Denney to propose changes to campaign finance laws
During orientation for new lawmakers on Wednesday, Secretary of State Lawerence Denney discussed changes to Idaho’s Sunshine Laws his office plans to propose during the 2017 legislative session.
Among those changes:
-Increasing the penalty for campaign contribution violations from $250 to $2,500;
-Getting rid of the 16-day period before an election in which candidates must report $1,000 contributions within 48 hours, instead requiring candidates and PACs to report $1,000 contributions within 48 hours regardless of when received;
-Require online filing for all campaign finance reports;
-Require campaign finance reports for all candidates or measures that raise or spend more than $500, including previously exempt local elections, but excluding party positions like precinct committeemen.
Denney also said his office is working on legislation that would require more information on political action committee beneficial owners – those in the PAC who make decisions on how to spend the money — as well as a proposal that would shed more light on “gray money,” or hard-to-trace money passed from PAC to PAC and spent on independent expenditures.
Another change: A more solid definition of when an expenditure occurs. Currently, many candidates and committees don’t report campaign expenditures until after a bill has been paid, rather than when a service is ordered and the money is committed. That means reporting sometimes doesn’t happen until after the election, Denney said.
Ada County Chief Deputy Clerk Phil McGrane, who ran against Denney in the 2014 Republican primary for Secretary of State, said the proposals are a good start to adding more transparency to Idaho’s elections, adding he hopes for more stakeholder input.
“It’s overdue,” McGrane said. “Our election laws as well as our campaign finance laws are overdue (for change).”
In his discussion with the new lawmakers, Denney referenced recent campaign finance controversies, specifically the recent West Ada recall election. School board elections are currently exempt from disclosure.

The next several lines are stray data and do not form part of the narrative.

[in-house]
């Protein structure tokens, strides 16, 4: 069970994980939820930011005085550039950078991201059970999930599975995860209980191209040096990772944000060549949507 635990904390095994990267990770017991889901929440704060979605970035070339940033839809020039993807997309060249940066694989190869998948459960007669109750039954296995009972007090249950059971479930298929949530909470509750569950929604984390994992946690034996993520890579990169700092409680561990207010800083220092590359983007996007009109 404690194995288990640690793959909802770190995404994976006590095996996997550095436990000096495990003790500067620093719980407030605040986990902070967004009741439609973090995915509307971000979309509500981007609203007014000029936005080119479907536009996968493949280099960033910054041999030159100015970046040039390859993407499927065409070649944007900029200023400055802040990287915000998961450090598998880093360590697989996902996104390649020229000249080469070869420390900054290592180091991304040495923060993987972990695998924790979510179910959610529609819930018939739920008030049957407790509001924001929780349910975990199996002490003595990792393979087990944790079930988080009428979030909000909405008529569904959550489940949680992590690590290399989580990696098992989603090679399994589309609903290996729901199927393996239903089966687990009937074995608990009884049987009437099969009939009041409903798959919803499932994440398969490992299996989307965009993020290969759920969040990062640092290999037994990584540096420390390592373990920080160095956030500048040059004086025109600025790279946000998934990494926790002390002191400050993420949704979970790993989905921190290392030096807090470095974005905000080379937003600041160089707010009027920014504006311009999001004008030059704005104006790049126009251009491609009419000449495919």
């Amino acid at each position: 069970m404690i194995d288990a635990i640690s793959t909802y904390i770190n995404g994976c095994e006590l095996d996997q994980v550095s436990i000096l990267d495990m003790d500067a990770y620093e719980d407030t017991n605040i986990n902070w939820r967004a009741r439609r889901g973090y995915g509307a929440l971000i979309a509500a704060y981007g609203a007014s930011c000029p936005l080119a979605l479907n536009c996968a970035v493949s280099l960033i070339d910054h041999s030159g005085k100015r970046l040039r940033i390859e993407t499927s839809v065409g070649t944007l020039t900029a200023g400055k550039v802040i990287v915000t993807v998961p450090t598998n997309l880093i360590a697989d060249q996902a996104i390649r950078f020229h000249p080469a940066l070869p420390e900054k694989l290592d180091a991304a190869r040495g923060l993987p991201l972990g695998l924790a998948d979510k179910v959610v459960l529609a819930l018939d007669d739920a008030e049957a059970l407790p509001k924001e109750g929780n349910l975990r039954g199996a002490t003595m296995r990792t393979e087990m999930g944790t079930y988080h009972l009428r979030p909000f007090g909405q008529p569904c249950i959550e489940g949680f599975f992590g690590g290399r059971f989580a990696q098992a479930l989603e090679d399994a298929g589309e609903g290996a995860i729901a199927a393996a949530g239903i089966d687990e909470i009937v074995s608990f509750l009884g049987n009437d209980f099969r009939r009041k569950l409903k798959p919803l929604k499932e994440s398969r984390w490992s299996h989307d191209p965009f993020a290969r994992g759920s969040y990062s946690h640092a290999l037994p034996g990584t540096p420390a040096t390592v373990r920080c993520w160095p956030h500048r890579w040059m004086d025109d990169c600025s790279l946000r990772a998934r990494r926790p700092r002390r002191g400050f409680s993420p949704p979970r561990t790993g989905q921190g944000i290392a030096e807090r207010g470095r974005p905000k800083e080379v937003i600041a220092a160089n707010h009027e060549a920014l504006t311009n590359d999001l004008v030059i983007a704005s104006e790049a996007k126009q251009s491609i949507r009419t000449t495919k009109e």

Denney himself has been involved with election controversies. During the 2012 primary, then-House Speaker Denney and House Majority Leader Mike Moyle directed House Republican Victory Fund money to political action committees that targeted House GOP incumbents by supporting Republican challengers. Money in those campaigns went through multiple PACs before being spent. Denney told the Associated Press at the time he intended the money to go to identifying Republican voters, not unseating incumbents, and if he could do it again, he would have put the money directly into those voter ID efforts instead of giving it to the PAC owner.
In a May interview with Idaho Reports, Denney discussed strengthening campaign finance laws. You can watch that episode here.
Some of his forthcoming proposals, like the online filing and the increase in fines for violations, are inspired by an attempted voter initiative spearheaded by former Democratic Secretary of State candidate Holli Woodings. While the initiative failed to get enough votes to get on the ballot, Denney said he liked many of the ideas – though he changed a few of them to make them more palatable to lawmakers.
“I just looked at what she had and picked the things I thought were doable in the Legislature,” he said. (In past interviews, Woodings has acknowledged the difficulty of getting some of those proposals through lawmakers, adding that’s why she chose to go through voter initiative.)
McGrane said eventually, he would like to see a central online repository for all election filings in the state. Currently, the Secretary of State’s website lists only statewide initiatives and candidates; Candidates for county, city or other election districts all file paperwork in different offices, making it hard to figure out who has donated in multiple local races.
Denney said he isn’t sure if the proposals will be in one bill or multiple pieces of legislation. He plans to shop around the language to lawmakers in coming weeks.
During Wednesday’s orientation, the new lawmakers responded well to Denney’s proposals, he said. “They saw the sunshine from the inside,” he said.